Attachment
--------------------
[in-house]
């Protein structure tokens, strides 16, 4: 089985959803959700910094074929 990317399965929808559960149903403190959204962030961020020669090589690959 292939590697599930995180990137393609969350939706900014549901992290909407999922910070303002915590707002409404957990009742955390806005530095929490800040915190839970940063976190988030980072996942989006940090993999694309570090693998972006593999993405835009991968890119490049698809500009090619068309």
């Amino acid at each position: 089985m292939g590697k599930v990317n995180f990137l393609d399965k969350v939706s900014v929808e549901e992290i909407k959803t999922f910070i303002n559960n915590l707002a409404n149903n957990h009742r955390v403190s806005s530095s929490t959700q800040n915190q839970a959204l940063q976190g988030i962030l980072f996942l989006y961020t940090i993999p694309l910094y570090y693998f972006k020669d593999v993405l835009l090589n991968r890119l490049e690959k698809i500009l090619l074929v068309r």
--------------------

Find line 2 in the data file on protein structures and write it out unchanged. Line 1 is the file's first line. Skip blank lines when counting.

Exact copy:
């Protein structure tokens, strides 16, 4: 089985959803959700910094074929 990317399965929808559960149903403190959204962030961020020669090589690959 292939590697599930995180990137393609969350939706900014549901992290909407999922910070303002915590707002409404957990009742955390806005530095929490800040915190839970940063976190988030980072996942989006940090993999694309570090693998972006593999993405835009991968890119490049698809500009090619068309």